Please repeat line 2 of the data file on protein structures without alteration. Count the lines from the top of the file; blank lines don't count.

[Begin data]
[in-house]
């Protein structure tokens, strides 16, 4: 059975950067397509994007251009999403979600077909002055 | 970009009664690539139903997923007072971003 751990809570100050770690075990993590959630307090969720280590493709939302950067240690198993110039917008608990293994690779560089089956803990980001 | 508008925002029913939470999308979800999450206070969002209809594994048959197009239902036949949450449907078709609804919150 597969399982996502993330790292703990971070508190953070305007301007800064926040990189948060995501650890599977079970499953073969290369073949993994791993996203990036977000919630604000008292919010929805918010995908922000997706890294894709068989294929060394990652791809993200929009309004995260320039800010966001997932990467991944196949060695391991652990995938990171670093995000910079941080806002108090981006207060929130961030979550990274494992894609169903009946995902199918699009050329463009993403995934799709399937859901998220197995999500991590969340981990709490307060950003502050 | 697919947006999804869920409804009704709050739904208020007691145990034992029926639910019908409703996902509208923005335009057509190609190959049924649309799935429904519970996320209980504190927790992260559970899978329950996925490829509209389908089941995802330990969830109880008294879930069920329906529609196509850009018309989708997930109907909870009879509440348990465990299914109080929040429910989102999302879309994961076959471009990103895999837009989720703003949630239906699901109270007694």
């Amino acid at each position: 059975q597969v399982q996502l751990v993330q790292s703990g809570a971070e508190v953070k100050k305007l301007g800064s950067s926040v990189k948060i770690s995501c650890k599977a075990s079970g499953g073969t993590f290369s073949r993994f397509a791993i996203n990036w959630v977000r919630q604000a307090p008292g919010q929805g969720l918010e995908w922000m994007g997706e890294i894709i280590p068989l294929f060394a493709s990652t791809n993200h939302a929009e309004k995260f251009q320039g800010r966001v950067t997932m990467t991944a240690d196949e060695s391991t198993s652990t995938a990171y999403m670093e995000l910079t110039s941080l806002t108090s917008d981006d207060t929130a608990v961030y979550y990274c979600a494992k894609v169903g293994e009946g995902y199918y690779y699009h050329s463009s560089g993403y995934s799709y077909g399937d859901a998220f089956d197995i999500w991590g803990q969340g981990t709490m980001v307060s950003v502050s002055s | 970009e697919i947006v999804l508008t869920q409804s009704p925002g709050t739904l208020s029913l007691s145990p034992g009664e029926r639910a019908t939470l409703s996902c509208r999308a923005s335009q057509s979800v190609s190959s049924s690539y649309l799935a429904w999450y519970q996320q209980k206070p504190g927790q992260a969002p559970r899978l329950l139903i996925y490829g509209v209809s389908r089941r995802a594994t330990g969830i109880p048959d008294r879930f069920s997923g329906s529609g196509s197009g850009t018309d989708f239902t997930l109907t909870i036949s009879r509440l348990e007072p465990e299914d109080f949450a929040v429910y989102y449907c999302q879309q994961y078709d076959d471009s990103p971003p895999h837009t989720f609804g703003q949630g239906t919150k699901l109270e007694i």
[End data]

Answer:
């Protein structure tokens, strides 16, 4: 059975950067397509994007251009999403979600077909002055 | 970009009664690539139903997923007072971003 751990809570100050770690075990993590959630307090969720280590493709939302950067240690198993110039917008608990293994690779560089089956803990980001 | 508008925002029913939470999308979800999450206070969002209809594994048959197009239902036949949450449907078709609804919150 597969399982996502993330790292703990971070508190953070305007301007800064926040990189948060995501650890599977079970499953073969290369073949993994791993996203990036977000919630604000008292919010929805918010995908922000997706890294894709068989294929060394990652791809993200929009309004995260320039800010966001997932990467991944196949060695391991652990995938990171670093995000910079941080806002108090981006207060929130961030979550990274494992894609169903009946995902199918699009050329463009993403995934799709399937859901998220197995999500991590969340981990709490307060950003502050 | 697919947006999804869920409804009704709050739904208020007691145990034992029926639910019908409703996902509208923005335009057509190609190959049924649309799935429904519970996320209980504190927790992260559970899978329950996925490829509209389908089941995802330990969830109880008294879930069920329906529609196509850009018309989708997930109907909870009879509440348990465990299914109080929040429910989102999302879309994961076959471009990103895999837009989720703003949630239906699901109270007694």